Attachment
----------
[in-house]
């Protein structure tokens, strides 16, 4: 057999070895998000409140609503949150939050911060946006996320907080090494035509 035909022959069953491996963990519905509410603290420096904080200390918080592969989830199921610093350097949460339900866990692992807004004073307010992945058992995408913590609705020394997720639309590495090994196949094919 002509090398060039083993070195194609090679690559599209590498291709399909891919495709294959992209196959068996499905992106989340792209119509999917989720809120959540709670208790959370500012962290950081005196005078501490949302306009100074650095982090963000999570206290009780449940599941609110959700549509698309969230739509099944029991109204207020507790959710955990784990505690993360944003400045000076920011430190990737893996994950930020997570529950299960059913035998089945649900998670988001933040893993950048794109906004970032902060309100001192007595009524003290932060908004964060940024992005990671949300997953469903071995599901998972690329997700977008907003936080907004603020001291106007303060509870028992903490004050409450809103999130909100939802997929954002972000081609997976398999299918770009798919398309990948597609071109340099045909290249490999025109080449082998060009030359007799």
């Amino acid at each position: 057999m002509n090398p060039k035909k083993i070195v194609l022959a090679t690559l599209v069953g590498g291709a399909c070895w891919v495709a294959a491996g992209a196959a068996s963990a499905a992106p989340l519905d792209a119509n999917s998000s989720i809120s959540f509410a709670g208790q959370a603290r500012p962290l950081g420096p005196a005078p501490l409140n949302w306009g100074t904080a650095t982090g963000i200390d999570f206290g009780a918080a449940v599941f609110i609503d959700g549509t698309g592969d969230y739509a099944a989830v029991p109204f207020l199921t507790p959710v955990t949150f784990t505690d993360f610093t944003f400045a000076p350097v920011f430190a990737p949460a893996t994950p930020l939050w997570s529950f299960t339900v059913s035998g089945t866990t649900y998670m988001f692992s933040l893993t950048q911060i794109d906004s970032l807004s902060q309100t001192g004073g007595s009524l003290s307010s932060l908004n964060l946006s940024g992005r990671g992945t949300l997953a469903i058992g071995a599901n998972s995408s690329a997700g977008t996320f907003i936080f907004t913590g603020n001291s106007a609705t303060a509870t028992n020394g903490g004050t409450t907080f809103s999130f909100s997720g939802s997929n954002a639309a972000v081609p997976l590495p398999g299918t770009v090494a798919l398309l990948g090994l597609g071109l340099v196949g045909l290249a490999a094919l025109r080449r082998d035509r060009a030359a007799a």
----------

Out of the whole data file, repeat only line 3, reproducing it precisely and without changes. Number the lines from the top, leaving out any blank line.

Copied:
């Amino acid at each position: 057999m002509n090398p060039k035909k083993i070195v194609l022959a090679t690559l599209v069953g590498g291709a399909c070895w891919v495709a294959a491996g992209a196959a068996s963990a499905a992106p989340l519905d792209a119509n999917s998000s989720i809120s959540f509410a709670g208790q959370a603290r500012p962290l950081g420096p005196a005078p501490l409140n949302w306009g100074t904080a650095t982090g963000i200390d999570f206290g009780a918080a449940v599941f609110i609503d959700g549509t698309g592969d969230y739509a099944a989830v029991p109204f207020l199921t507790p959710v955990t949150f784990t505690d993360f610093t944003f400045a000076p350097v920011f430190a990737p949460a893996t994950p930020l939050w997570s529950f299960t339900v059913s035998g089945t866990t649900y998670m988001f692992s933040l893993t950048q911060i794109d906004s970032l807004s902060q309100t001192g004073g007595s009524l003290s307010s932060l908004n964060l946006s940024g992005r990671g992945t949300l997953a469903i058992g071995a599901n998972s995408s690329a997700g977008t996320f907003i936080f907004t913590g603020n001291s106007a609705t303060a509870t028992n020394g903490g004050t409450t907080f809103s999130f909100s997720g939802s997929n954002a639309a972000v081609p997976l590495p398999g299918t770009v090494a798919l398309l990948g090994l597609g071109l340099v196949g045909l290249a490999a094919l025109r080449r082998d035509r060009a030359a007799a």